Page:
Apple M2 Macbook Pro
Source: Apple

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The latest Mac updates are effectively just spec bumps, but they are hastening the end of the Apple + Intel relationship. Apple officially started the move away in 2020 with the introduction of new MacBooks and a Mac Mini built around their own ARM-based M1 processors, but it's been under way for longer than that. The M-series processors are built using the same basic architecture as the A-series processors that powered over a decade of iPhones and iPads, so Apple's been at the processor design and optimization game for a while and the results have long been impressive in terms of performance and battery life.

The impressive part of how Apple designed its chips is that they can effectively just be scaled in size to build more powerful chips of the same series using the same building blocks. Which is exactly what Apple did with the M1 Pro and M1 Max chips that were installed in the fully redesigned MacBook Pro in the middle of 2021 — and then they literally just plugged two M1 Max chips into each other to make the M1 Ultra processor for the oddball Mac Studio desktop machine.

The updated M2 processors debuted in the middle of 2022 in an updated 13-inch MacBook Pro and MacBook Air, and today unveiled the M2 Pro and M2 Max chips for the Mac Mini and 14-inch and 16-inch MacBook Pro. They're effectively just spec bumps: they're more or less the same excellent computers inside and out, with more powerful and efficient chips inside. Heck, the updated Mac Mini actually got a hundred bucks less expensive, with a new starting price of $599.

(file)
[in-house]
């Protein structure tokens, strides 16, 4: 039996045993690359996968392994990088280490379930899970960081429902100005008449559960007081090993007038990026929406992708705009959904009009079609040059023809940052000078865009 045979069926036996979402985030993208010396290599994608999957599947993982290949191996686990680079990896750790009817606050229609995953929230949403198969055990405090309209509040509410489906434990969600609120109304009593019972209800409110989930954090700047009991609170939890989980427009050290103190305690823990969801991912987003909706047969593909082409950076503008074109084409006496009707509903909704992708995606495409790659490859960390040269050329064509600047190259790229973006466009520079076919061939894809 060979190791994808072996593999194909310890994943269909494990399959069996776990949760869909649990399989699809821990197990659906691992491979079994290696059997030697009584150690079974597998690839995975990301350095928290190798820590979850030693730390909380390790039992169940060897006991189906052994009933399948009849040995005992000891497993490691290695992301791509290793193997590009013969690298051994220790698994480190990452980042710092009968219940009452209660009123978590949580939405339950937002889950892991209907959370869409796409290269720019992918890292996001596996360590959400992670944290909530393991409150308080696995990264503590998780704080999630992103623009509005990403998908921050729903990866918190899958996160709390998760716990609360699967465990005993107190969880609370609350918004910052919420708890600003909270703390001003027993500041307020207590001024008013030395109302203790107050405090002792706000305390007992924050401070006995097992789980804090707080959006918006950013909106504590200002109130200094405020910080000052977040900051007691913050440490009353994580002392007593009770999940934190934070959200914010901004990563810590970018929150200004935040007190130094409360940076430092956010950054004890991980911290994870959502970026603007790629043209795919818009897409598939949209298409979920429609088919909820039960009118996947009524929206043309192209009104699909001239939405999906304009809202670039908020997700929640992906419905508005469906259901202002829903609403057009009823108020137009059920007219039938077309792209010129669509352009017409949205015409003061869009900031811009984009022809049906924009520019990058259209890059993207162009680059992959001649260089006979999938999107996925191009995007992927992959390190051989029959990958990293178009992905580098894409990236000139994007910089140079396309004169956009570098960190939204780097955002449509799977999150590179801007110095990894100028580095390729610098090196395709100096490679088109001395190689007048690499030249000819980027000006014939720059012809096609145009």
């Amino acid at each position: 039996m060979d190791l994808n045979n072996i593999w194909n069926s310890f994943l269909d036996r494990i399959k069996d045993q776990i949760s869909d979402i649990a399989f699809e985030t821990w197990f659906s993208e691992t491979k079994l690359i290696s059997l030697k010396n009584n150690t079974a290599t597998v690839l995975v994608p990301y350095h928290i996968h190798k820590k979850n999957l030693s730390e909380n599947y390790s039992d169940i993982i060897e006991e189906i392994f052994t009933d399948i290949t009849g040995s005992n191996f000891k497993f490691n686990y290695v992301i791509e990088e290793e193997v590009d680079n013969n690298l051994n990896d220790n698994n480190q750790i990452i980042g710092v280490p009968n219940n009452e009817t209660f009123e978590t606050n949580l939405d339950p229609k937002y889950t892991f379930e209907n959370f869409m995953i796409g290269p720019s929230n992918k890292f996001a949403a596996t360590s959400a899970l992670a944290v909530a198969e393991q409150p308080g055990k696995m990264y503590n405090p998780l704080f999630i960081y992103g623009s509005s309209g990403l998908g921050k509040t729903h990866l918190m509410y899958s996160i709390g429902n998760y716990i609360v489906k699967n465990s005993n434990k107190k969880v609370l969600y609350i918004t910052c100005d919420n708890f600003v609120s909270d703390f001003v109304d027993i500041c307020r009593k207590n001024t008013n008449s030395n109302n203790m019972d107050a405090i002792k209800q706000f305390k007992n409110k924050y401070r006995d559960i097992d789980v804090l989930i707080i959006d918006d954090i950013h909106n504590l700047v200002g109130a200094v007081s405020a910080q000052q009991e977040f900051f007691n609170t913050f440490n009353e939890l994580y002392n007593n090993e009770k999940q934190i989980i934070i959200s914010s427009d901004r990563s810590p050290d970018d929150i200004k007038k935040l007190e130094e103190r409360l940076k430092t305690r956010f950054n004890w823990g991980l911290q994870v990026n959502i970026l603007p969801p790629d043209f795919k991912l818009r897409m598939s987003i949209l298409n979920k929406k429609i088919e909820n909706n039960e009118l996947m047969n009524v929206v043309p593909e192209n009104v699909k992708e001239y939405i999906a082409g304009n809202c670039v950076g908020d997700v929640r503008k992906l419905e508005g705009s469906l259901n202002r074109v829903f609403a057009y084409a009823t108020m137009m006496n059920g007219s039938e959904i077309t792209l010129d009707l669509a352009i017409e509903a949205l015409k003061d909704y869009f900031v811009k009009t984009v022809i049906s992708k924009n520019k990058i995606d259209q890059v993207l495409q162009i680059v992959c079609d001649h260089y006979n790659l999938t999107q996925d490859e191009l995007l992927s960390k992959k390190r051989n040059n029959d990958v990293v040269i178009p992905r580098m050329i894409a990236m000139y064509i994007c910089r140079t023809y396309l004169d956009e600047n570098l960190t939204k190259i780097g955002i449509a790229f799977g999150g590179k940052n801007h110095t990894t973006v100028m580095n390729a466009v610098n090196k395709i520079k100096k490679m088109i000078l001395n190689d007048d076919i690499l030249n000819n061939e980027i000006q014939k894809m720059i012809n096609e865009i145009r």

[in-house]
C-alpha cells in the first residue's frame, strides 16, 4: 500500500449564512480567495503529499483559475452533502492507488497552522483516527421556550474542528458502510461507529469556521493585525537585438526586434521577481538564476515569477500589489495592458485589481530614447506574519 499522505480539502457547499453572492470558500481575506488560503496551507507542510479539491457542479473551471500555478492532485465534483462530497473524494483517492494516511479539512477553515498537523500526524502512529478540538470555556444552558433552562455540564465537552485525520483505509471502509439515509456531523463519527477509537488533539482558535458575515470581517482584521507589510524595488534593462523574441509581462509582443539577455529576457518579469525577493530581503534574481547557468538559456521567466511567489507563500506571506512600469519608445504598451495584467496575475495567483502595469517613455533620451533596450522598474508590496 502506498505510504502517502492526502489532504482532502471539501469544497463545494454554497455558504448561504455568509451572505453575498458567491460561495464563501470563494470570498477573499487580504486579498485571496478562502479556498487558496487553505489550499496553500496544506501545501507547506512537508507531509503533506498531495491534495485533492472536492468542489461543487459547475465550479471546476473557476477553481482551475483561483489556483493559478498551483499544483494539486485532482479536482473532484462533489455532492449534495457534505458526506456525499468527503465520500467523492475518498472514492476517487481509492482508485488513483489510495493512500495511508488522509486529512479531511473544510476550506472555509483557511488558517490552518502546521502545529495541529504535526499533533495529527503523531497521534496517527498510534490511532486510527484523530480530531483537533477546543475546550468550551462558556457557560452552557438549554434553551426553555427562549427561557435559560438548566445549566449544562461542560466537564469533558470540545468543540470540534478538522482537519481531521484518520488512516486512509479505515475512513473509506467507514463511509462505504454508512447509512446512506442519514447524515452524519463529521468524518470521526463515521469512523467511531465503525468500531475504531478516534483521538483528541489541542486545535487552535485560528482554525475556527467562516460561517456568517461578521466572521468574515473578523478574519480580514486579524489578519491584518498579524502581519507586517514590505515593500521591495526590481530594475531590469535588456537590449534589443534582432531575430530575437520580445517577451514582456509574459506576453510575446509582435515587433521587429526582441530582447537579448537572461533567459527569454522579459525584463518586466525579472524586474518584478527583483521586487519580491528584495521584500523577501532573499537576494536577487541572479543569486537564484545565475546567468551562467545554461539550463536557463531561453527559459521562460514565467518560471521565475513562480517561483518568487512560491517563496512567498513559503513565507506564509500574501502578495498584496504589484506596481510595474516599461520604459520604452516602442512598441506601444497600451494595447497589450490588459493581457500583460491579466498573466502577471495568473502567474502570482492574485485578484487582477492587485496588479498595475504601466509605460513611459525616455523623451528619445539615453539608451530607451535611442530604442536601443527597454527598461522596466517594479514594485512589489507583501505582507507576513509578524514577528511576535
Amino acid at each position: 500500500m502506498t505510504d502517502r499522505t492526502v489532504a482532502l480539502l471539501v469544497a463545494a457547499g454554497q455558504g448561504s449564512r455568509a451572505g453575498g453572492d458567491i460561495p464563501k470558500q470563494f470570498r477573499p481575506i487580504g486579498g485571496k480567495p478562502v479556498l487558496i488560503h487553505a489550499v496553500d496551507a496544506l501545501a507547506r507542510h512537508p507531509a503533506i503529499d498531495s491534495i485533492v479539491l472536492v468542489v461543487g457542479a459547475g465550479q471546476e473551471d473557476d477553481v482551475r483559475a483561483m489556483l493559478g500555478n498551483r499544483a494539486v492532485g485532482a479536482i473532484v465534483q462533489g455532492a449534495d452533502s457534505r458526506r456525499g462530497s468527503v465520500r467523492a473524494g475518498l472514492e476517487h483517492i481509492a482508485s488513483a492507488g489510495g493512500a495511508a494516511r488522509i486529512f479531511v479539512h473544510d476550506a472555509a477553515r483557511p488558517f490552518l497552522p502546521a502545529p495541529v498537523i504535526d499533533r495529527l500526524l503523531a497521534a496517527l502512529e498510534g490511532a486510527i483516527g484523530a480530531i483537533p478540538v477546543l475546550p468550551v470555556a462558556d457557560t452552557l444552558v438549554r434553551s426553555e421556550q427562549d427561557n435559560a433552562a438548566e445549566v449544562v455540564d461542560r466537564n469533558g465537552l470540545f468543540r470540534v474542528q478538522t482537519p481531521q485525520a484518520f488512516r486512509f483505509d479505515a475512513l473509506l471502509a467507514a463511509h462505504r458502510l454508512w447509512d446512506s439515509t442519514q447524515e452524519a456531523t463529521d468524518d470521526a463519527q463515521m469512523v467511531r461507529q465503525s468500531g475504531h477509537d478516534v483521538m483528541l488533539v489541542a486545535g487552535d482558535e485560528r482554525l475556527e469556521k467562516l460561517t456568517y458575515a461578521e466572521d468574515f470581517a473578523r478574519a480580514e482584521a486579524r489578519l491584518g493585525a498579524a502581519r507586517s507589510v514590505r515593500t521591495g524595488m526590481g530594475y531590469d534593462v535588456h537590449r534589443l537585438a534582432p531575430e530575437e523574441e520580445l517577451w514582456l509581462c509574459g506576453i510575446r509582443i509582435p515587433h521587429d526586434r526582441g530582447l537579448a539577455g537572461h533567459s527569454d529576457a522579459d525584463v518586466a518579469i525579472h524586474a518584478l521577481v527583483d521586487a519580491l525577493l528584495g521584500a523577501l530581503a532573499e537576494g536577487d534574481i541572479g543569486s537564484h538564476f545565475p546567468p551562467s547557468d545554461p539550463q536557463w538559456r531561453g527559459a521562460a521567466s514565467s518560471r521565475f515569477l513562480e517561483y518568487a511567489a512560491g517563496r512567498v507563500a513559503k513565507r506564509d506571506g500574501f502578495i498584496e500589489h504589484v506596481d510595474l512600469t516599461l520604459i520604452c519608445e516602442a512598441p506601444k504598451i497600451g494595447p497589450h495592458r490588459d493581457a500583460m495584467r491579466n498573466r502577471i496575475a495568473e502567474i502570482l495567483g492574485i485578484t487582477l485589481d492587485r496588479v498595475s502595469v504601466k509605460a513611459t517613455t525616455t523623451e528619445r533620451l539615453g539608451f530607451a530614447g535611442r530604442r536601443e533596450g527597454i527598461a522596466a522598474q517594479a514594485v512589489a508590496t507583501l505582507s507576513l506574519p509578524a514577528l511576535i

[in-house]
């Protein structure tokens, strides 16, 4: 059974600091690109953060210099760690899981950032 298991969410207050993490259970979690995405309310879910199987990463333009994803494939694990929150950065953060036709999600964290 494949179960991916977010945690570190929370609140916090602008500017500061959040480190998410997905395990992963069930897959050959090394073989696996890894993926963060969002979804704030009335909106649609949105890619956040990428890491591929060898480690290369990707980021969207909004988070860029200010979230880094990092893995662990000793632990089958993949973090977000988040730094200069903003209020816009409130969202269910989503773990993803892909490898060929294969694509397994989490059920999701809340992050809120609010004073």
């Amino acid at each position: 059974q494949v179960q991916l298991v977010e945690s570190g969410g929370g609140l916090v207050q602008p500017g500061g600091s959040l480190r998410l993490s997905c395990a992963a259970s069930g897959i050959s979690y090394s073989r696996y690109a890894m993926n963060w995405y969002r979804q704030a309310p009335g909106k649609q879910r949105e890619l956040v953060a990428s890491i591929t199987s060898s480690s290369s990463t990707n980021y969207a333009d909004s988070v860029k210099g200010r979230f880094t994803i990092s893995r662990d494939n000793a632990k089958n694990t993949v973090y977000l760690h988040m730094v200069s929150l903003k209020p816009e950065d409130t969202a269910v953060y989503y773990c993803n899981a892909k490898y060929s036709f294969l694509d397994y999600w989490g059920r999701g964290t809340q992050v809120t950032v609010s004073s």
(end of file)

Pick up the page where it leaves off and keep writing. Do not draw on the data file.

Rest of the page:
I have an M1 Max 16-inch MacBook Pro and I'll be honest: I love it. I've been a Mac user for a while now, and generally like the Intel-powered MacBook Pro laptops I cycled through over the last 15 years, but always had complaints about the battery life or heat or that damned butterfly keyboard and the stupid Touch Bar strip screen that replaced my beloved function keys (in truth it wasn't that bad, just mostly useless). This M1 MacBook Pro? It's amazing. The XDR screen is incredible (yes, the notch is silly, but I barely notice it), the battery life is phenomenal, and even when I doing stuff that hits the processor hard like video rendering or 3D modeling it never skips a beat and barely even gets warm. My only real complaint is the weight, but I knew that going in.

It's an absurdly impressive machine and I'm certain the M2-powered Mac Mini and MacBooks Pro are even more impressive. Anybody looking to buy a new Mac will be well-served by any of these updated computers.

Portable Power Pro

Apple Macbook Pro M2 16-inch

Apple MacBook Pro M2

The new king in portable performance, the latest MacBook Pro sports a new Apple M2 processor with extreme performance and unmatched endurance. It's a powerhouse.

Compact, but not a slouch

Apple Mac Mini

Apple Mac Mini M2

Good things do come in small packages. The updated Mac Mini is powered by Apple's new M2 chip, or optionally an even faster M2 Pro. It's crazy what we can fit in these little boxes these days.